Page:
Editorial Board   Guest Author

Mr. Segar

Adrian Segar

President, Conferences That Work

Adrian Segar has designed, organized, and facilitated conferences for thirty years. He has been designing participant-driven and participation-rich events, commonly known as unconferences, since 1992. His book Conferences That Work: Creating Events That People Love, published in November 2009, has been described as "THE how-to manual" on creating events that truly engage and capitalize on attendees' collective wisdom and experience. Mr. Segar blogs regularly on event design, logistics, presentations, and many other related topics at www.conferencesthatwork.com. Mr. Segar is an acknowledged innovator and speaker on participant-driven event design. In May 2011, BizBash Magazine named him as one of "The 68 Most Innovative Event Professionals". He is also an enthusiastic proponent of the Meeting Architecture movement that aims to recast our ideas about how event professionals think about meeting design. Mr. Segar has a Ph.D. in elementary particle physics, owned a solar energy manufacturing company, taught college level computer science for ten years, and was an independent information technology consultant for over twenty years. He lives in Marlboro, Vermont, is the president of two non-profits - edACCESS and the Marlboro School Association - and loves to sing and dance.

Mr. Segar can be contacted at 802-254-3566 or adrian@segar.com

Coming up in March 2018...

Human Resources: Value Creation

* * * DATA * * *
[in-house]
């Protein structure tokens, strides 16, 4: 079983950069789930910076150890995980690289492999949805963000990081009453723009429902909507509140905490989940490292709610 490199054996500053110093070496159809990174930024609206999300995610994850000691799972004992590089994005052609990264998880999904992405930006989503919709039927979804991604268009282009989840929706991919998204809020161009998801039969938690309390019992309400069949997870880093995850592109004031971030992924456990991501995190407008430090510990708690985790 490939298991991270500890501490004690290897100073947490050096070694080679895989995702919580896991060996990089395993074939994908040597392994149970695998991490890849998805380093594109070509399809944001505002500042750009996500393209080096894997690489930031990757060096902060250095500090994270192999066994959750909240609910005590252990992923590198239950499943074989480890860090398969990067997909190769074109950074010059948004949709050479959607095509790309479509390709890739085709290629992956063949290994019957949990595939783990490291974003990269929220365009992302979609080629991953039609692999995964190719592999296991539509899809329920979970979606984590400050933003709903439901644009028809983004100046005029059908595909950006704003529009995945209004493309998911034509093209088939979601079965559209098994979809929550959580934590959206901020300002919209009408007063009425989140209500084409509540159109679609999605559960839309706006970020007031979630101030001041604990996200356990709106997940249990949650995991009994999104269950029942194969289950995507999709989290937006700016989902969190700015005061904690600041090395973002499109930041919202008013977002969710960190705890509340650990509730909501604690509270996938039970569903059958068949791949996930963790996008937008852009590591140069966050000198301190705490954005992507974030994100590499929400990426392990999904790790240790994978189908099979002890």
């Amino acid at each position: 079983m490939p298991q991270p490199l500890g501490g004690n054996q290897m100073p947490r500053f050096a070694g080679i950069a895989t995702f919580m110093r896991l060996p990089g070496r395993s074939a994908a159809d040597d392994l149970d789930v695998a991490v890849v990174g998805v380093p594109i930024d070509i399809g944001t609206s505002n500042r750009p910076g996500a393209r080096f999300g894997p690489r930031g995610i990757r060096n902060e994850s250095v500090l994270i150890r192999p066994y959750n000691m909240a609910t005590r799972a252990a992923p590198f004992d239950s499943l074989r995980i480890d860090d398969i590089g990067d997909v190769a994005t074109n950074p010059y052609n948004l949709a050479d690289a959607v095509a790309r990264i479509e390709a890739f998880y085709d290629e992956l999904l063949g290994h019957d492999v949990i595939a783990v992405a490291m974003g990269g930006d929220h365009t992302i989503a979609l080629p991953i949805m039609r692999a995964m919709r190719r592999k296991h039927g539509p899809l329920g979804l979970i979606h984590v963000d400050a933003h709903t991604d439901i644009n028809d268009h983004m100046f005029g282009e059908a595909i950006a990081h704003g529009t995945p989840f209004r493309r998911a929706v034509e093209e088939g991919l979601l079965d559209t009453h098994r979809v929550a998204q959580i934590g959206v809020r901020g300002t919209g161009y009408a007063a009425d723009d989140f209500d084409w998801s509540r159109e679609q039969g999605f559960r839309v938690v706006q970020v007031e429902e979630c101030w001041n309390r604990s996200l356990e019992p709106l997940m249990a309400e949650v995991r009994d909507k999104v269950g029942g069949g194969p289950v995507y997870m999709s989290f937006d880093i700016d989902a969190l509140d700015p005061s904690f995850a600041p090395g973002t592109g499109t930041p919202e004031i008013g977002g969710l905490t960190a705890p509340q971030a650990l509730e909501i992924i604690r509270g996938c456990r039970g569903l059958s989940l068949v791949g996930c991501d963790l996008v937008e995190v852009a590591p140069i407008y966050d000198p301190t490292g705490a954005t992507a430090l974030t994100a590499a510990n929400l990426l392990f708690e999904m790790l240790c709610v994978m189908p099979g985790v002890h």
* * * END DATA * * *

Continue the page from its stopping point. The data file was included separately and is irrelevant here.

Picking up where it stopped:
Businesses must evolve to stay competitive and this is also true of employment positions within those organizations. In the hotel industry, for example, the role that HR professionals perform continues to broaden and expand. Today, they are generally responsible for five key areas - government compliance; payroll and benefits; employee acquisition and retention; training and development; and organizational structure and culture. In this enlarged capacity, HR professionals are no longer seen as part of an administrative cost center, but rather as a member of the leadership team that creates strategic value within their organization. HR professionals help to define company policies and plans; enact and enforce systems of accountability; and utilize definable metrics to measure and justify outcomes. Of course, there are always new issues for HR professionals to address. Though seemingly safe for the moment, will the Affordable Care Act ultimately be repealed and replaced and, if so, what will the ramifications be? There are issues pertaining to Millennials in the workforce and women in leadership roles, as well as determining the appropriate use of social media within the organization. There are new onboarding processes and e-learning training platforms to evaluate, in addition to keeping abreast of political issues like the minimum wage hike movement, or the re-evaluation of overtime rules. Finally, there are genuine immigration and deportation issues that affect HR professionals, especially if they are located in Dreamer Cities, or employ a workforce that could be adversely impacted by federal government policies. The March Hotel Business Review will take a look at some of the issues, strategies and techniques that HR professionals are employing to create and sustain value in their organization.